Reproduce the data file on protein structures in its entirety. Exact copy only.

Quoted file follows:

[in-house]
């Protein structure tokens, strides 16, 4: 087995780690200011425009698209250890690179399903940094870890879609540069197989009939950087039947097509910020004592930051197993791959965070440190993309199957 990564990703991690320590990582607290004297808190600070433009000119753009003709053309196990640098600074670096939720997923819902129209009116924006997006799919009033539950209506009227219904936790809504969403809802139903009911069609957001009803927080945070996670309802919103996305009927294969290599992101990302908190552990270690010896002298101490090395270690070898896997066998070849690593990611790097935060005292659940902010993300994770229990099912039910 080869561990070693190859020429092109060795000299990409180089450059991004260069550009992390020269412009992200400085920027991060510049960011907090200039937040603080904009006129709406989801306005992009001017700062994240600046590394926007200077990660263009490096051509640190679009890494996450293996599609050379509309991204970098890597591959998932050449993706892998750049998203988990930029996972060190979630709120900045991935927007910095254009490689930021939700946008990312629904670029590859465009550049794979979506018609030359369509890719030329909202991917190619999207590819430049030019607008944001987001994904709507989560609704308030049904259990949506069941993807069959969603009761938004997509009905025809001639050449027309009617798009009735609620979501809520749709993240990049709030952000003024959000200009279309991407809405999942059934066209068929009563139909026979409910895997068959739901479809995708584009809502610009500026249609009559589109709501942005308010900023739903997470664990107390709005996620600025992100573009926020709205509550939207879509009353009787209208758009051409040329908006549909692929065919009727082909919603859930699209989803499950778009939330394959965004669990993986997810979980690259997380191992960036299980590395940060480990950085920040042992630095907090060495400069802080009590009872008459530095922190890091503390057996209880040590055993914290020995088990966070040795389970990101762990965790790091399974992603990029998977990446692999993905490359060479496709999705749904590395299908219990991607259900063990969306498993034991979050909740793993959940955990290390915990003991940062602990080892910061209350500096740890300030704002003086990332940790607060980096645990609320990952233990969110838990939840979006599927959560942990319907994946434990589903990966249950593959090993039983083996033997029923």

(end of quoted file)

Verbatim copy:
[in-house]
């Protein structure tokens, strides 16, 4: 087995780690200011425009698209250890690179399903940094870890879609540069197989009939950087039947097509910020004592930051197993791959965070440190993309199957 990564990703991690320590990582607290004297808190600070433009000119753009003709053309196990640098600074670096939720997923819902129209009116924006997006799919009033539950209506009227219904936790809504969403809802139903009911069609957001009803927080945070996670309802919103996305009927294969290599992101990302908190552990270690010896002298101490090395270690070898896997066998070849690593990611790097935060005292659940902010993300994770229990099912039910 080869561990070693190859020429092109060795000299990409180089450059991004260069550009992390020269412009992200400085920027991060510049960011907090200039937040603080904009006129709406989801306005992009001017700062994240600046590394926007200077990660263009490096051509640190679009890494996450293996599609050379509309991204970098890597591959998932050449993706892998750049998203988990930029996972060190979630709120900045991935927007910095254009490689930021939700946008990312629904670029590859465009550049794979979506018609030359369509890719030329909202991917190619999207590819430049030019607008944001987001994904709507989560609704308030049904259990949506069941993807069959969603009761938004997509009905025809001639050449027309009617798009009735609620979501809520749709993240990049709030952000003024959000200009279309991407809405999942059934066209068929009563139909026979409910895997068959739901479809995708584009809502610009500026249609009559589109709501942005308010900023739903997470664990107390709005996620600025992100573009926020709205509550939207879509009353009787209208758009051409040329908006549909692929065919009727082909919603859930699209989803499950778009939330394959965004669990993986997810979980690259997380191992960036299980590395940060480990950085920040042992630095907090060495400069802080009590009872008459530095922190890091503390057996209880040590055993914290020995088990966070040795389970990101762990965790790091399974992603990029998977990446692999993905490359060479496709999705749904590395299908219990991607259900063990969306498993034991979050909740793993959940955990290390915990003991940062602990080892910061209350500096740890300030704002003086990332940790607060980096645990609320990952233990969110838990939840979006599927959560942990319907994946434990589903990966249950593959090993039983083996033997029923």